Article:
"We have to cut this string in half," she orders. "It's 1,000 feet long. Cut it to 500 and 500!"
Elias leads the Swatch Team, an activist outfit practicing yarn graffiti, the newest trend in street art. The trend was started in Houston by Magda Sayeg, who was bored one afternoon in 2005 and decided to crochet her clothing shop's doorknob. Then she cocooned a bus. Soon she started a website, "Knitta Please," and became "the Mother of Yarn Bombing." Imitators have sprung up all over the world.
Yarn has become a female counterweight to male-dominated spray paint. New York artist Agata Oleksiak famously wrapped Wall Street's Charging Bull sculpture with yarn. Jessie Hemmons covered the Rocky statue in front of the Philadelphia Art Museum with a pink sweater reading: "Go see the art."
Secret societies have sprung up around the country dedicated to yarn bombing. The Yarncore Collective knits for Seattle, while the Ladies' Fancywork Society strings up Denver. Canadian artists Mandy Moore and Leanne Prain turned their local "stitch and bitch" gossip club into a hardcore yarn crew and wrote a how-to guide on yarn bombing.
Yarn graffiti is hailed by many as a kinder, gentler form of street art because it is easier to clean up than spray paint. But not everyone agrees that it's harmless. On August 9, Minneapolis police cited local yarn artist Eric Rieger, a.k.a. Hot Tea, for graffiti.
Even though the Walker Art Center has invited Elias's crew into its shop for a live demonstration on this humid September afternoon, the museum did not approve a plan to bomb the Irene Hixon Whitney Bridge across the street during rush hour. The pedestrian bridge goes over the combined Lyndale and Hennepin Avenues.
"It's not our bridge," explains Rachel Joyce, a spokeswoman for the museum. "It's technically unsanctioned. But I don't want to say it's unsanctioned. She can be here. We're thrilled. We just didn't organize it."
Elias knows the Swatch Team needs to move fast, lest its art project get interrupted by police. Standing before a crowd of women wearing yarn wigs, fiber suspenders, and string belts, Elias stresses that speed is of the essence.
"It has to be up in 20 minutes," she says.
Ready, she leads her team onto the Open Field, where they have prepared an extended clothesline to wrap around the bridge. When Elias gives the order, the crew crosses the street into the sculpture garden and mobs the giant steel structure.
People stop to gawk as the group wraps string and clothes all over the bridge. A woman approaches with her dog and takes a sweater for herself. A man grabs a knit cap and puts it on his baby's head while his wife laughs. Dozens of people hang thousands of feet of yarn, which Elias explains is meant to represent that "we are all connected."
The installation goes up in 15 minutes. Police never show. Elias beams a smile at the rush-hour drivers gawking below.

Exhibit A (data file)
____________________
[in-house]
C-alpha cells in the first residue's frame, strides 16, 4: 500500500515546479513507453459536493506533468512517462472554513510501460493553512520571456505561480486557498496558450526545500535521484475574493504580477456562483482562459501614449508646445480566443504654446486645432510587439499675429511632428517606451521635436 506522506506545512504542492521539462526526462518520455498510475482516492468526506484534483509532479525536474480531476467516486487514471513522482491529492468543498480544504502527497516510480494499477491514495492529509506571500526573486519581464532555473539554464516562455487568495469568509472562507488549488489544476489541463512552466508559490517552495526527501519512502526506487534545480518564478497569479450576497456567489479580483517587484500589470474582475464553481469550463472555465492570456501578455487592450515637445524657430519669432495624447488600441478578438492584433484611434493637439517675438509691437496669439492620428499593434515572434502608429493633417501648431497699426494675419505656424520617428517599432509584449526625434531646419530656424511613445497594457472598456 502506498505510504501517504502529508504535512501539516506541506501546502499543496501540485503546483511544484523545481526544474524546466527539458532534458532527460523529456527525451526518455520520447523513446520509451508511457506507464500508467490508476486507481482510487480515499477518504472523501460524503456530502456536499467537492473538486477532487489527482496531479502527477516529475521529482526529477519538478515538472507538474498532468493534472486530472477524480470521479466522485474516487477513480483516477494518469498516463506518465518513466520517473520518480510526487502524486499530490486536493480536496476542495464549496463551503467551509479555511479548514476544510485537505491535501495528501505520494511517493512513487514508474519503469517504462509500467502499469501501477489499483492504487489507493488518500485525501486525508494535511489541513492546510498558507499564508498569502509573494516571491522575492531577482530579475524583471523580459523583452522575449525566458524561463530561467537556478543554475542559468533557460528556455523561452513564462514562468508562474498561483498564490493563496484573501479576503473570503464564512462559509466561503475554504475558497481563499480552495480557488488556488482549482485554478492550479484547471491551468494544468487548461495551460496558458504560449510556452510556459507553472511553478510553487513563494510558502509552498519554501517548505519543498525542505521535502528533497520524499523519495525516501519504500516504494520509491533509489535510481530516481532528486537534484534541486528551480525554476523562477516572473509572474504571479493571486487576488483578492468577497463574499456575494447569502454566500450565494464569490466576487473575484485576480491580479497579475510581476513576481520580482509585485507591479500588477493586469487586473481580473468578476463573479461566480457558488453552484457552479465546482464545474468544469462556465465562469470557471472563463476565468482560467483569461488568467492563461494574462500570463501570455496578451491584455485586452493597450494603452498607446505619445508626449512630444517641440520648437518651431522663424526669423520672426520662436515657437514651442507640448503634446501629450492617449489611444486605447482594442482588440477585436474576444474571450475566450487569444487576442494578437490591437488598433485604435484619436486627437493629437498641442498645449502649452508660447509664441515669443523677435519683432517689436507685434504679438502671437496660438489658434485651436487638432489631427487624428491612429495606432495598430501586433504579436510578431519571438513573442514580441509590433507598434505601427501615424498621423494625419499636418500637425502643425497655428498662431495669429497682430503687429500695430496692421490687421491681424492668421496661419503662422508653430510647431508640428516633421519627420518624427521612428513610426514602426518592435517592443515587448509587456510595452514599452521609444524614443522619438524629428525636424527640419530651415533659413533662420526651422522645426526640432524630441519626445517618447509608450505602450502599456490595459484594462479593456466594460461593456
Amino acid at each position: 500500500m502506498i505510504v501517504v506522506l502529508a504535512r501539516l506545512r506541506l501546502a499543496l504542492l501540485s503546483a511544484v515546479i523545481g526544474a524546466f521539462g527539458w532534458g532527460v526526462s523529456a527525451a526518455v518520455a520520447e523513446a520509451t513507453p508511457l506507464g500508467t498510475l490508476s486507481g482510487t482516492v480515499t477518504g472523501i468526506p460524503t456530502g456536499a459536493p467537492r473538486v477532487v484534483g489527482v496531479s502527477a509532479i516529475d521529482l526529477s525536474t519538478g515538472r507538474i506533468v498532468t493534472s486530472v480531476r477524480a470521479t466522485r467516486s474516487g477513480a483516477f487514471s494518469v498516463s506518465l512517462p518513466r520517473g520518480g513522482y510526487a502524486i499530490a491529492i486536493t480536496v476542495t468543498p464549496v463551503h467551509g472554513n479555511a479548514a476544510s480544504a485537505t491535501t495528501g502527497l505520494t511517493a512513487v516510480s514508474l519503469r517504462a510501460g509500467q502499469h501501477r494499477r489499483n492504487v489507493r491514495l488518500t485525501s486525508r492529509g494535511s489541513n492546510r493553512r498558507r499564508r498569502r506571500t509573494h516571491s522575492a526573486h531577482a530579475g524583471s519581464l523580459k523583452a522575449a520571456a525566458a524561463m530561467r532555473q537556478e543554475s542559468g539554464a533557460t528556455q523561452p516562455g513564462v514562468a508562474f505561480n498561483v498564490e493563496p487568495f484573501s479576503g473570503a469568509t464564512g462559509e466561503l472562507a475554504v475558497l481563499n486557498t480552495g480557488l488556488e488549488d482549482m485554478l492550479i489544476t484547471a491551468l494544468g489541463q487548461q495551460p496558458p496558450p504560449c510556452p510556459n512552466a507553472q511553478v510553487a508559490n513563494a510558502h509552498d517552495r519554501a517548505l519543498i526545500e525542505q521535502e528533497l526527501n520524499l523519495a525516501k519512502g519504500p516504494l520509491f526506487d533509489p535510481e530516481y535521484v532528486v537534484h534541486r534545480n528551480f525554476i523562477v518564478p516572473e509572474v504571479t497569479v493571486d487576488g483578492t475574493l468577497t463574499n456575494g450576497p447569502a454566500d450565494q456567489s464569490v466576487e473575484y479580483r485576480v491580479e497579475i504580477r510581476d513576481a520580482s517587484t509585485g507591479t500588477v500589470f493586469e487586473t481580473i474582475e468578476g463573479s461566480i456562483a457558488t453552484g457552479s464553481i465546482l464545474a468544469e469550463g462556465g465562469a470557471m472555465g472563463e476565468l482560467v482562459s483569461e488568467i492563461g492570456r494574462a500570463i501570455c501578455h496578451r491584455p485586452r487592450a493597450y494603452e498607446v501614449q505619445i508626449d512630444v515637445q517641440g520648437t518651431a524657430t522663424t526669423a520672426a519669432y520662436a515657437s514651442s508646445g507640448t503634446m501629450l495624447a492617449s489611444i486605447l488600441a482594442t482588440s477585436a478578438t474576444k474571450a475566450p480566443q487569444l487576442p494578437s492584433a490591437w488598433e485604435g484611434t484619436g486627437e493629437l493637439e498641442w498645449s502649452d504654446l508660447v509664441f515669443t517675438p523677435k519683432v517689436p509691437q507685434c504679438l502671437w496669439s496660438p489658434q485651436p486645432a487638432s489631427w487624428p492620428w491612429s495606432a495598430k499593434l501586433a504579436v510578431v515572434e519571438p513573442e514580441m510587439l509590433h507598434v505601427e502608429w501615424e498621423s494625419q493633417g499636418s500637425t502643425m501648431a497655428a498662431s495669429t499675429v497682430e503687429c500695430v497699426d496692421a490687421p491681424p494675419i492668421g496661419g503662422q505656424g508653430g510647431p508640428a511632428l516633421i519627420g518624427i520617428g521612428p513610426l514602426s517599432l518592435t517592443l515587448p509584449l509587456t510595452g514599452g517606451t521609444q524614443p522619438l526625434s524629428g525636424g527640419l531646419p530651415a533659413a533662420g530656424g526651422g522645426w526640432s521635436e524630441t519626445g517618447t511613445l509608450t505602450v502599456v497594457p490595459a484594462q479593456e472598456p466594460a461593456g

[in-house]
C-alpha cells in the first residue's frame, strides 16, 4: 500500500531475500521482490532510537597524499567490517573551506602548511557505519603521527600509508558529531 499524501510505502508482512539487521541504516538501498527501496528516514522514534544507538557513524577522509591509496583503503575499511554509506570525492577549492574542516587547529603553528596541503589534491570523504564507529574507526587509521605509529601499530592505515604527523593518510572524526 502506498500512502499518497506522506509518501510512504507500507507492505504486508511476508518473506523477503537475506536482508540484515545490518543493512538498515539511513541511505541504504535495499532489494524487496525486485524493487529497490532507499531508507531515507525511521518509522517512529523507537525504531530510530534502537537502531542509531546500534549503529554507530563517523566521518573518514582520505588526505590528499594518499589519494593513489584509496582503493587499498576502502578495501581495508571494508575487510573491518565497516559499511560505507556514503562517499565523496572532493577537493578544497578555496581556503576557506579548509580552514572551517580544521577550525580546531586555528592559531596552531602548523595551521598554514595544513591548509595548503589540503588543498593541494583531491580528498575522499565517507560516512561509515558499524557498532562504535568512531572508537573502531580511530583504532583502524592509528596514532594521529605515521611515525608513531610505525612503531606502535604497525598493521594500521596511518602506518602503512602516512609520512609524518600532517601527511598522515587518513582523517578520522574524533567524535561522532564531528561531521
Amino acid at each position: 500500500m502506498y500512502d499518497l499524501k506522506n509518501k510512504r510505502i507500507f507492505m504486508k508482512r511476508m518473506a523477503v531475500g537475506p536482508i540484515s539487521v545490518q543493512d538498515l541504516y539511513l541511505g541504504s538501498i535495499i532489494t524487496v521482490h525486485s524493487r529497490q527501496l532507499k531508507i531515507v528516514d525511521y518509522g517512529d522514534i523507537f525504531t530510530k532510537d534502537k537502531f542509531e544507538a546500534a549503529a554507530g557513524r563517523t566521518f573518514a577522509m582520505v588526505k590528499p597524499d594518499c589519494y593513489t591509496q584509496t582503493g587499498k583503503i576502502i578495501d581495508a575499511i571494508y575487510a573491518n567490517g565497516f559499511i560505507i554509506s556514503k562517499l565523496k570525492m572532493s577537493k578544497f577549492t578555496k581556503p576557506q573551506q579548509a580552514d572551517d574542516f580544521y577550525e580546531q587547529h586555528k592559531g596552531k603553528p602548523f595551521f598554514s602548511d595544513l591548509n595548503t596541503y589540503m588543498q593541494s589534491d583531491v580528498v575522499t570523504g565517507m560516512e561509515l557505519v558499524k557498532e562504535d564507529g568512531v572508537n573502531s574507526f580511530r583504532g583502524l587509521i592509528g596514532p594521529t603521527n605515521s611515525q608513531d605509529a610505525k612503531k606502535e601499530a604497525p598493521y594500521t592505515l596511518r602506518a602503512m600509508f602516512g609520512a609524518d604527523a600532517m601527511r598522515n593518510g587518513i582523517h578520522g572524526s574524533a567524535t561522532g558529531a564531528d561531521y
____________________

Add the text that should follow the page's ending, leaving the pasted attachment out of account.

"Not your typical graffiti, is it?"
Sitting in their attic studio, the duo hardly look like the type who would run from law enforcement. Their small children play with the nanny a floor below as Grider and Fitzsimmons cut stencils of the St. Paul skyline on behalf of Mayor Chris Coleman.
"We're grown up now," Grider says.
Grider and Fitzsimmons have known each other since high school, when they were young taggers prowling the streets with backpacks full of spray paint. The two cut their teeth on graffiti and still say it's a good crash introduction to art.
"You're thinking about composition, placement, all these art-oriented things, and you only have 14 seconds to pull it off," Grider says.
But the midnight getaways didn't wear well with age. By the time the two graduated from high school, they had grown tired of running from the cops and wanted to make money off their hard work. They abandoned graffiti in favor of authorized murals.
The first person who hired Grider to paint a wall was an old woman in his neighborhood who asked him to paint Dr. Seuss characters all over her house. Fitzsimmons's first commission was a beach painting outside a bar in Downers Grove, Illinois.
Eventually, Grider and Fitzsimmons sat down together and decided to work on a bigger project.
"Let's do something we don't have to run away from," Grider remembers thinking at the time.
They christened themselves "Broken Crow" and became famous for their innovative work with stencils all over town and on five continents. Their latest project is up on the Cedar-Riverside stop of the light rail and depicts a cheetah hunting prey.
"We re-introduce animals to habitats they've been removed from. We also like to introduce species into environments they don't exist in," Fitzsimmons says. "We were both brought up on National Geographic. We're huge animal dorks."
On a cool September morning, Broken Crow work on their first project sponsored by a government agency. Designing St. Paul's "Art Happens Here" campaign is a huge step in their careers.